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DOJ Ruling Spells Disaster for American Songwriters


The United States Department of Justice changed their stance on consent decrees for the worse, further damaging songwriters’ abilities to control their works – a topic that songwriters have avidly been fighting for since online streaming gained popularity just a few years ago. Before the ruling, performance rights organizations (PRO’s), mainly BMI and ASCAP, were able to partially license works based on the co-writer’s affiliations with each PRO. Essentially, if two songwriters co-write a song but each writer belongs to a separate PRO, each PRO affiliated can partially license the song. Songwriters had been working with organizations such as NSAI (National Songwriters Association International) to fight for more right, but the new DOJ ruling commands that only one PRO can license the entire the song, instead of a percentage. Since PROs only have information on the artists they are specifically affiliated with, this means that there is no way to ensure that artists affiliated with a PRO other than the one receiving the entire license will get properly paid – if paid at all. This creates a mess both on behalf of the PROs attempting to distribute the money they receive through licensing to other PROs and on songwriters who can’t guarantee how they will receive their royalties from unaffiliated PROs. This ruling deters songwriters from co-writing with writers affiliated with different PROs, leading to less co-writes. Since many hit songs are created through co-writing, this will stunt the amount of written songs released by songwriters and hinders the creativity allowed through increased variety of co-writers.

This isn’t the only crushing blow against songwriters. One of the biggest enemies to the writers, online music streaming, won another battle. Songwriters have been campaigning for years for the ability to have more control of their music on online streaming services, such as being able to set their own royalties and the ability to decide whether to place their music on these streaming services and the ability to remove them from the services. However, the DOJ ruled for the exact opposite; songwriters now do not have the right to withdraw their music from streaming services. Even worse, this takes away their ability to negotiate prices with streaming services such as Apple Music, Spotify, and Tidal, since they no longer can threaten to remove their music if not paid enough. Songwriters have been making headlines for years about the extremely low payouts of online streaming services – remember when Taylor Swift removed her entire catalog from Spotify? Smaller artists rely on these streaming services to gain attention and a fan-base, but suffer from the lack of dismal royalties earned through the services.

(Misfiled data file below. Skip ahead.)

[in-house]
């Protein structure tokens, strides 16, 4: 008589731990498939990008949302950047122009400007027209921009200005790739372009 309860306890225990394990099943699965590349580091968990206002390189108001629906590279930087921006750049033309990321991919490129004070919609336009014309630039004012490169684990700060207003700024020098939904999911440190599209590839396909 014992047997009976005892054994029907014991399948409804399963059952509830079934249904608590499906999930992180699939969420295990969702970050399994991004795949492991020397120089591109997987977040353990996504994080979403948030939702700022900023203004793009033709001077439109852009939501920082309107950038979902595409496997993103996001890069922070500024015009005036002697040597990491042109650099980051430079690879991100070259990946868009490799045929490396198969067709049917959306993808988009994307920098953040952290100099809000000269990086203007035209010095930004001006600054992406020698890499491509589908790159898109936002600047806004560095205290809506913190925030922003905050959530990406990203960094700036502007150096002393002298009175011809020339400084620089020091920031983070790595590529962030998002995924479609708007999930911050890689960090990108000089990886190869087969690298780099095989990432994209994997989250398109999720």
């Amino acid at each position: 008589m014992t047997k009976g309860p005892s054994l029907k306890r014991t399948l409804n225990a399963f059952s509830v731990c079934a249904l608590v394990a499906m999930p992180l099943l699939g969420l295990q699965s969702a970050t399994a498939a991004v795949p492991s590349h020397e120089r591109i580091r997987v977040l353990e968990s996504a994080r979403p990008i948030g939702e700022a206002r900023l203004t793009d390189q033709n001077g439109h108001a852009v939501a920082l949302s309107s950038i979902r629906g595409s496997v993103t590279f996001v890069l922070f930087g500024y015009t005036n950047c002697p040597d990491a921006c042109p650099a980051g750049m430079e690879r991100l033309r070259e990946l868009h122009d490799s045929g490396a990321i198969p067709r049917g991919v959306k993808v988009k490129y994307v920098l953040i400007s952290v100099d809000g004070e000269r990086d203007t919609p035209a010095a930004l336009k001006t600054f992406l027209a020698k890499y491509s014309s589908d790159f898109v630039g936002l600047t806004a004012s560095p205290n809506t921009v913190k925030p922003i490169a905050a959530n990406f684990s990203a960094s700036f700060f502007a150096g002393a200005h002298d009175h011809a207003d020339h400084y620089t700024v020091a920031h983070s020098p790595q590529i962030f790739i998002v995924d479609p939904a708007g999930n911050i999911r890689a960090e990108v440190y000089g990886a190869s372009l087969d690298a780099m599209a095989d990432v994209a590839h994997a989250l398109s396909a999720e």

Many professionals in the industry have raised their voices through interviews and press releases to speak out against the court rulings. Lee Thomas Miller, president of NSAI, recently spoke in a press release regarding the court’s decision: “If accurate, this is unimaginable and the worst possible outcome for songwriters.” Bart Herbison echoes Miller’s thoughts by saying, “Administrative costs will soar and there is a strong likelihood that songwriters may now only write with songwriters from the same performing rights society.” To finalize the decision, both PROs ASCAP and BMI must agree to 100% licensing. However, since they previously warned the DOJ against enforcing complete licensing in consent decrees, there is a possibility that the PROs may not agree to the court’s decision. Either way, this devastating decision leaves the future of songwriting in a very shaky state.

Sources used: Forbes, NSAI, Nashbizjournal.


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